Straight Arrow

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I should have elaborated a bit on my follow up questions, but I did ask about creeks as well and the answer was the same. I never broke it down to what "class" of waterway, but I did ask about a couple of specific creeks where this situation would apply. Those creeks are floatable in the spring/early summer, but would be mostly dragging over shallow riffles this time of year. He also said that I would in no way have to be using a watercraft or fishing. I could staight up say to him that I was only using the stream for access to hunt deer, elk etc and he would not write a ticket. Of course, that is just one of many wardens in Montana and I am sure that you are probably right about your example as law enforcement in certain areas of the state can be overly biased towards certain landowners. Particularly when they are related to each other or are family friends.
At the risk of jeopardizing some of your hunting access plans, it seems the resolution to this issue which has generated over eighty posts may have to be an opinion or firm legal response from the FWP legal department. I think you are likely correct in expecting that different wardens and even county law enforcement officers from different areas would have different perspectives. Furthermore, even the phone calls to different FWP regional offices would likely garner different responses, depending on how your scenario was described, what waterway was involved, and what public land was desired to be accessed.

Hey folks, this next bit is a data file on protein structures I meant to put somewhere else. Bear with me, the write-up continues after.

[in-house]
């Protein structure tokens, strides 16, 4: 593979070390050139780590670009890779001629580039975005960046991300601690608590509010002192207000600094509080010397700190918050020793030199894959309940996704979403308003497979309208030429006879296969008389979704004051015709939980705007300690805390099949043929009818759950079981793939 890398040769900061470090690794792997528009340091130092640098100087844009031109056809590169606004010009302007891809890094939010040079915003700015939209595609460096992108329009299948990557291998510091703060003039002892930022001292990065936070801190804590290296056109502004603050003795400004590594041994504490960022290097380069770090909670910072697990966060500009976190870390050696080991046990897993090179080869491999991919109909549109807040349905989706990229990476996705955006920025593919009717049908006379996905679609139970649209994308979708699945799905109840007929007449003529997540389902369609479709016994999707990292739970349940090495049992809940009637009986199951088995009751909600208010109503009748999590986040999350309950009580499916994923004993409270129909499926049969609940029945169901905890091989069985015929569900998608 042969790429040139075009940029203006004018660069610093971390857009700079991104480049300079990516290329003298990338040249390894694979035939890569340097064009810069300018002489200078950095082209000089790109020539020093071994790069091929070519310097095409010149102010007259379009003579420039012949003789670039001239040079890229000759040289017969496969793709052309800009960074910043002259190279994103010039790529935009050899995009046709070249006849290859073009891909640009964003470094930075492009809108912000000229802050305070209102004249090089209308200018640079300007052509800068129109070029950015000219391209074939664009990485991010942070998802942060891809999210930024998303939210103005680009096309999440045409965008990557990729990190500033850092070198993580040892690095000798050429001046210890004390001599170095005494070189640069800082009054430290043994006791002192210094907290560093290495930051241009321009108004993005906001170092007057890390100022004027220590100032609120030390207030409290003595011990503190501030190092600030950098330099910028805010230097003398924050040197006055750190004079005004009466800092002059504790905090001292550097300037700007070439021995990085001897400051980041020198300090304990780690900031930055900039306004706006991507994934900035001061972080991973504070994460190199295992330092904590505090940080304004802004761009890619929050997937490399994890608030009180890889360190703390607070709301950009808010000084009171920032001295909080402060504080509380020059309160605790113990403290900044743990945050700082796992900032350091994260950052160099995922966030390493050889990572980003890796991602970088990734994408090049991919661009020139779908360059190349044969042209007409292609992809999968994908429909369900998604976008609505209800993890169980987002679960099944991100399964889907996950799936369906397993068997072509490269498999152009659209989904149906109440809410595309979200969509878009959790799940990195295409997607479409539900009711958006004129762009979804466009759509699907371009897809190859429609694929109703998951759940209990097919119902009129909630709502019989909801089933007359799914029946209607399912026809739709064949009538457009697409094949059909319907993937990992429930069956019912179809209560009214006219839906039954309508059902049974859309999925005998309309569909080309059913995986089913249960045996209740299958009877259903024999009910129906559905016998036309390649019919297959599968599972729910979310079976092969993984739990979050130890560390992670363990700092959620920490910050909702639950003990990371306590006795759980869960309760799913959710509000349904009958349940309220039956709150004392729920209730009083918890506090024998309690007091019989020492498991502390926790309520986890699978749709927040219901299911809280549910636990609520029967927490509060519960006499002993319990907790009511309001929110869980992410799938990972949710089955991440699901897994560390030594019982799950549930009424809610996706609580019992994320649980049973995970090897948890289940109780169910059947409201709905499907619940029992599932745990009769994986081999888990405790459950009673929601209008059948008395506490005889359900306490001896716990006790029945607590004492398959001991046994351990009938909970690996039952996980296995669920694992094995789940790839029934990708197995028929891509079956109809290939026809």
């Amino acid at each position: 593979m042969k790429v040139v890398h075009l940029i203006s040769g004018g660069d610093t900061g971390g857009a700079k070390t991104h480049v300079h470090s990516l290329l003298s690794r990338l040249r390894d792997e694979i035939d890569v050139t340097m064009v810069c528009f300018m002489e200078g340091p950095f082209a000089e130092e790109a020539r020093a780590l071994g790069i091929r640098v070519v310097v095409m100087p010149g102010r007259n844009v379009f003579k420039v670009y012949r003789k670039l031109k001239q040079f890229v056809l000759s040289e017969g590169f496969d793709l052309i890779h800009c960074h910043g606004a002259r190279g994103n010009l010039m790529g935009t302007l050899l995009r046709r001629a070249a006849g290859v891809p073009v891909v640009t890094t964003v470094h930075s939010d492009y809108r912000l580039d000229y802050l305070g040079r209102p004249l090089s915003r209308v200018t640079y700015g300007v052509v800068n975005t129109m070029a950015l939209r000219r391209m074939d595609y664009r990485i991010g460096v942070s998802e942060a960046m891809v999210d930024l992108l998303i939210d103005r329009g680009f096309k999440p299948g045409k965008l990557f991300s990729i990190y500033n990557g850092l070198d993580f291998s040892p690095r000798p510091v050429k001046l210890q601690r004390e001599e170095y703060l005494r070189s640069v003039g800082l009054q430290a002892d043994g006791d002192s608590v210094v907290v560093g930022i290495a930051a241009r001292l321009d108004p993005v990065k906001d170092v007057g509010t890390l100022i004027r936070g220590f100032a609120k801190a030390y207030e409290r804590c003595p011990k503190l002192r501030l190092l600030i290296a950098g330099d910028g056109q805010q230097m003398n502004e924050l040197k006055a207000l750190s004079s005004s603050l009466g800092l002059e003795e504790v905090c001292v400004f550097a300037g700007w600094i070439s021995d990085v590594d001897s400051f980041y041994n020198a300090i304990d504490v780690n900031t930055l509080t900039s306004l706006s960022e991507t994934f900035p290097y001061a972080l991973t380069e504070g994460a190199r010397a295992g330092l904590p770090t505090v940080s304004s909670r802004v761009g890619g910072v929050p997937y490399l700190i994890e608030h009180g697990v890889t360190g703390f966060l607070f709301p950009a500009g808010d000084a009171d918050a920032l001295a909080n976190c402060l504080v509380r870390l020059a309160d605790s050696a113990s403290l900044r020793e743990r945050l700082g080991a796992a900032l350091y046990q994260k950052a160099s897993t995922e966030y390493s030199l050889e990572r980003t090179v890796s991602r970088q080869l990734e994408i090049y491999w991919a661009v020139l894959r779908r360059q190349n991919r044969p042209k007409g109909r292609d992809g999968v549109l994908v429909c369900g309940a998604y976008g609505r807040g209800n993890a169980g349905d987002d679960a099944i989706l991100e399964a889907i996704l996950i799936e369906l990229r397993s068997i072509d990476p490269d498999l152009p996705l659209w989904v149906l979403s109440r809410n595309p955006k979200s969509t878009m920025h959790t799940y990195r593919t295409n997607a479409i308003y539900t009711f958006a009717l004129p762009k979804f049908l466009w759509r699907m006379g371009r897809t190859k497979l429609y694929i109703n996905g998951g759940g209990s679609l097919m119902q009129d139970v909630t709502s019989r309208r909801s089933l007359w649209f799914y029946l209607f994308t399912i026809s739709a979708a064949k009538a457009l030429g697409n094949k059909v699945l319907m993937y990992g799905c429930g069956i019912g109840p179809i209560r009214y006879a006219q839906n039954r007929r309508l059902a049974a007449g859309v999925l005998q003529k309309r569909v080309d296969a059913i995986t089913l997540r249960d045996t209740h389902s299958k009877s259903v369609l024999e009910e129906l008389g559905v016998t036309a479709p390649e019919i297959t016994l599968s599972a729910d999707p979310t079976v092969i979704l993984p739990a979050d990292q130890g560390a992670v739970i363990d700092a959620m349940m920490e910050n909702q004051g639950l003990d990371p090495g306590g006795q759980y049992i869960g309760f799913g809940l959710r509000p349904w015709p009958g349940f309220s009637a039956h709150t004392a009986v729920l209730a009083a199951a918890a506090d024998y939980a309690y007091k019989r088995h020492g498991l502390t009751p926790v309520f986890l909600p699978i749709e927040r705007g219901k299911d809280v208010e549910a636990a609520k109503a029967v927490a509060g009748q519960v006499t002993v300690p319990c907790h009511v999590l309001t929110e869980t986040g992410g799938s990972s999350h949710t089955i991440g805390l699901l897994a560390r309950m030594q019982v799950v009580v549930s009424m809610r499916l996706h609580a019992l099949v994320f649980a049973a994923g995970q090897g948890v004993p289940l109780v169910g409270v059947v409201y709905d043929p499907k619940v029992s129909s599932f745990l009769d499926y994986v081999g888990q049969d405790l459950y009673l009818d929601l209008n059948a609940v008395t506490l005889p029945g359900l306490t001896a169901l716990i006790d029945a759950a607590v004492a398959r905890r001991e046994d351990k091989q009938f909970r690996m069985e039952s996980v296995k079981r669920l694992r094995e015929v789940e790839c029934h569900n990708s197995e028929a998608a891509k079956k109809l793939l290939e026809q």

Sytes

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Sep 25, 2009
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Montana
This thread popped into my mind while having a roadside chat with a game warden here in Montana a couple weeks ago. I asked him "Would it be legal for me to hike up the side of a river going through private land, but always staying below the high-water mark, to access public land to hunt for deer or elk?" His response was that as long as I started on public or private that I had permission to be on, and stayed within the public stream access while traversing the private, I was good to go. I asked a few follow up questions, but as far as he was concerned it would be perfectly legal and he would not write a ticket for it.

On the other hand, I couldn't get a straight answer on corner crossing.:rolleyes:
Exact same answer I received when I called FWP and spoke with the LEO present at the regional office. I stayed away from the corner crossing deal... :)
 

Dakotakid

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Dec 13, 2014
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I posted the navigable stream statute because I think that is the analysis a court would look to, not the stream access laws. The decision will be specific to the specific stream, whether it is navigable or historically used as a waterway. It would be a discussion for PLWA and historic research. Did the trappers float furs down the stream or anyone else use the waterway for travel.